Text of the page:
Huntsman also spun the slogan President Barack Obama used to win the Hawkeye State, and later the presidency, into Huntsman's own new campaign motto.
"Barack Obama won in 2008 on hope; I'm going to win 2012 on solutions," Huntsman said in closing remarks.
Mitt Romney also used Obama as his foil.
While taking heat from his GOP rivals, the frontrunner kept his criticism focused squarely on the Democrat in the Oval Office and what he said was his failure to right the economy.
"If you spend your life in the private sector, you understand what President Obama has done is the complete opposite of what needs to be done," Romney said.
If Huntsman was counting on the debate to bring him out of the cellar in national polls, he may have fallen short, observers said.
"I thought he was a little bit flat and humorless, and I really felt like he didn't connect well with the audience," said Steve Grubbs, a former state lawmaker and ex-chairman of the Iowa Republican Party who has yet to endorse one of the hopefuls. "I think of the candidates on the stage, I think he made the least impression on voters."
Huntsman's campaign, however, spun Huntsman's debate entrance as a win for his chance to "distinguish" himself as a job creator with business experience and foreign policy credentials.
The other candidates were somewhat overshadowed by squabbling between the two Minnesotans in the race.
Rep. Michele Bachmann and former Minnesota Gov. Tim Pawlenty, standing next to each other on stage in Ames, Iowa, offered scorching criticism of each other as they battle for votes in Saturday's crucial straw poll, turning the other six White House hopefuls onstage into observers for a chunk of the two-hour give-and-take.
Candidates sparred on occasion with each other over their records, but they mostly ignored Huntsman. That didn't mean Huntsman escaped tough questions.
Asked if fellow Republicans were wrong in opposing civil unions, Huntsman stood fast on his support for them.
"I believe in traditional marriage, first and foremost," Huntsman said. "But I also believe in civil unions because I think this nation can do a better job when it comes to equality."
While it may not have played with the Iowa crowd only a smattering of applause followed his answer the line may work in other early primary states where independent voters could buoy Huntsman's candidacy.
Bruce Gronbeck, professor emeritus of political communication at the University of Iowa, said Huntsman came alive when answering that question.
"This night in Iowa just might have secured a position pairing him with Mitt Romney as a Republican candidate who will appeal to a good-sized voter base, even outside the party," Gronbeck said.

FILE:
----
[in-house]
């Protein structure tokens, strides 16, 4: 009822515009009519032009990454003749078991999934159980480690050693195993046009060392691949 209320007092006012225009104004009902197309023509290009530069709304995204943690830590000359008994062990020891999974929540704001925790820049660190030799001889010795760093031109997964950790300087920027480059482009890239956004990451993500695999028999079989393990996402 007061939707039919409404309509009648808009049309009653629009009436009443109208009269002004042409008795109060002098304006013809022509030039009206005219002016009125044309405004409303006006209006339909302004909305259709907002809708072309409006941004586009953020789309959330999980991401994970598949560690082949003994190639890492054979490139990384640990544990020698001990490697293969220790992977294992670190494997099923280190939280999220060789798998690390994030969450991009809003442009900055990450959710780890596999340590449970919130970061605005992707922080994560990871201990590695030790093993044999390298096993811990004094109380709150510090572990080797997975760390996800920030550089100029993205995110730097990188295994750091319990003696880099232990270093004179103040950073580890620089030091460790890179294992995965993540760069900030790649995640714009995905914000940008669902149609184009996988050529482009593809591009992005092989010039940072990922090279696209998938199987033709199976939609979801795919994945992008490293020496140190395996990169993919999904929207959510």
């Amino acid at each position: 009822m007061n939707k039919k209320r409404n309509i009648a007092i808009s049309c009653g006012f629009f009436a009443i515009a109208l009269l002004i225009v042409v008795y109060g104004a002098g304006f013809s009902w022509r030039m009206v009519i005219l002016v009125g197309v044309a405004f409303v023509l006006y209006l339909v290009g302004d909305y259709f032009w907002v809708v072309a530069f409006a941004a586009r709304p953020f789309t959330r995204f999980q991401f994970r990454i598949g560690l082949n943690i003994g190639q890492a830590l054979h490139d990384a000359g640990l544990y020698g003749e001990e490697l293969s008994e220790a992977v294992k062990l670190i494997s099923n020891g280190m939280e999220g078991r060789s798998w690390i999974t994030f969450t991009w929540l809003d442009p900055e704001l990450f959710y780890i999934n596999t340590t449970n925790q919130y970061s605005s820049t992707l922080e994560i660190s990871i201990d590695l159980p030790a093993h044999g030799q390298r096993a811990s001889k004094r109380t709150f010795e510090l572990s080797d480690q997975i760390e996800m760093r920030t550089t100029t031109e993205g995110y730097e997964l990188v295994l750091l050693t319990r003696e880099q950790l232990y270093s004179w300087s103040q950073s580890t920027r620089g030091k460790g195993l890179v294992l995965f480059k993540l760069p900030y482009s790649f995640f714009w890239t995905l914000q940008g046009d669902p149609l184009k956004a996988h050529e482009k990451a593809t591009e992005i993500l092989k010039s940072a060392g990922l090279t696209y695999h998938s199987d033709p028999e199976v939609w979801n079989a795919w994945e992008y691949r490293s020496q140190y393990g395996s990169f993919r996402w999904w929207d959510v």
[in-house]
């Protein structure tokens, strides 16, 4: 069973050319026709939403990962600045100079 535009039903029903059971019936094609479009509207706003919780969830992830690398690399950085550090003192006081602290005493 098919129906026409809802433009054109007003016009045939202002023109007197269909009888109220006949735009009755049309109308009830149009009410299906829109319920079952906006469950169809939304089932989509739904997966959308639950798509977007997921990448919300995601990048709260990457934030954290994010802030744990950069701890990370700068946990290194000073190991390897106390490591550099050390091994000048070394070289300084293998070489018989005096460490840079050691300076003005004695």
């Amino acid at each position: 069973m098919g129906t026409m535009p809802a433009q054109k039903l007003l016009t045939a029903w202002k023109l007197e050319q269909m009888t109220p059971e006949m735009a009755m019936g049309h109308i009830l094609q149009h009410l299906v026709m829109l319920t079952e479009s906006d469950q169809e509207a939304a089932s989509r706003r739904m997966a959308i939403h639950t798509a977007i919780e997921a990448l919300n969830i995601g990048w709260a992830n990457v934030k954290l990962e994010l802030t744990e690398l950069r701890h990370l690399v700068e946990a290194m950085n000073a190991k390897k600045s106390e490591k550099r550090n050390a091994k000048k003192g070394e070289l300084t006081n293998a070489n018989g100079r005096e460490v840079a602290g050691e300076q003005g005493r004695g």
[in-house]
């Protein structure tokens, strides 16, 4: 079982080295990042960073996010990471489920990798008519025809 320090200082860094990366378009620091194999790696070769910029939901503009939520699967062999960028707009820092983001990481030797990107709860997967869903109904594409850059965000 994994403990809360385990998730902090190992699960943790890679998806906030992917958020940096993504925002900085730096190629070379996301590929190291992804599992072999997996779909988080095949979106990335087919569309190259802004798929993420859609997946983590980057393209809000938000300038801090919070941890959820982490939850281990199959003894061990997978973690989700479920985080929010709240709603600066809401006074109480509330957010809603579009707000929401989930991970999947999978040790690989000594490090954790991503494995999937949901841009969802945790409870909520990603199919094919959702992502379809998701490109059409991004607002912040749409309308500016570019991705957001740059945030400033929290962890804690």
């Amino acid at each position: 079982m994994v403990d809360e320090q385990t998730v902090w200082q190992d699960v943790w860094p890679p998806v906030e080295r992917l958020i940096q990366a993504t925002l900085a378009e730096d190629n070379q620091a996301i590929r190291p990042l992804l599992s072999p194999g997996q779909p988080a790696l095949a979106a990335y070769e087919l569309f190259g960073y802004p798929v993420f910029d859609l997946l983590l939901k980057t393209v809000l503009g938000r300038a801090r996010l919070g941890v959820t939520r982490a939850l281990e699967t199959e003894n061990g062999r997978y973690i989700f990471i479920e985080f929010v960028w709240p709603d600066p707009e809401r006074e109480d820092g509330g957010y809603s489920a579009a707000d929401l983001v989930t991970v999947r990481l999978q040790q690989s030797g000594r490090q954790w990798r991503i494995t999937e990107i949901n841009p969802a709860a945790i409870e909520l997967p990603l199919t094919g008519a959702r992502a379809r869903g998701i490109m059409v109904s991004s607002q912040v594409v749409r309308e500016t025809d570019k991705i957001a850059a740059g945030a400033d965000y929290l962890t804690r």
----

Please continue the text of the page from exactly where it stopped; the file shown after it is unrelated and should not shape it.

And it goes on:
Fox News host Chris Wallace tossed Huntsman his first question, zeroing in on criticism that the candidate's previous position as U.S. ambassador to China under Obama and other moderate positions may not make him the ideal GOP contender.
"Some people have suggested that maybe you're running for president in the wrong party," Wallace said.
Huntsman said when asked to serve one's country, especially in such a sensitive position, he was honored to do so.
"I'm the kind of person who is going to stand up and do it and I'll take that philosophy to my grave," Huntsman said.
The question of whether voters would elect a Mormon as president also popped up in the debate, but neither Huntsman nor Romney, the two adherents to The Church of Jesus Christ of Latter-day Saints, were asked. Instead, the hosts directed the question to Herman Cain, the former chief executive of Godfather's Pizza, who previously said some voters may not be willing to back a Mormon.
Cain said he was only relaying the concern he hears in the South from Protestant Christians.
"It was not an aspersion whatsoever on his religion," Cain said. "I was simply saying what others have told me about not being real clear in understanding his religion."
Neither Huntsman nor Romney commented on the line.
Huntsman, a former executive in the Salt Lake City-based Huntsman Corp., parlayed a question about why his family's business had most of its employees overseas into a rant against environmental regulations in America that he said were squeezing U.S. companies.
"It used to mean something when you read 'made in America,' " Huntsman said. "We don't make things anymore in this country. We need to start making things in this country."
While Huntsman's competitors were planning to stick around in Iowa to hit the state fair and schmooze voters, Huntsman was scheduled to be in New Hampshire on Friday.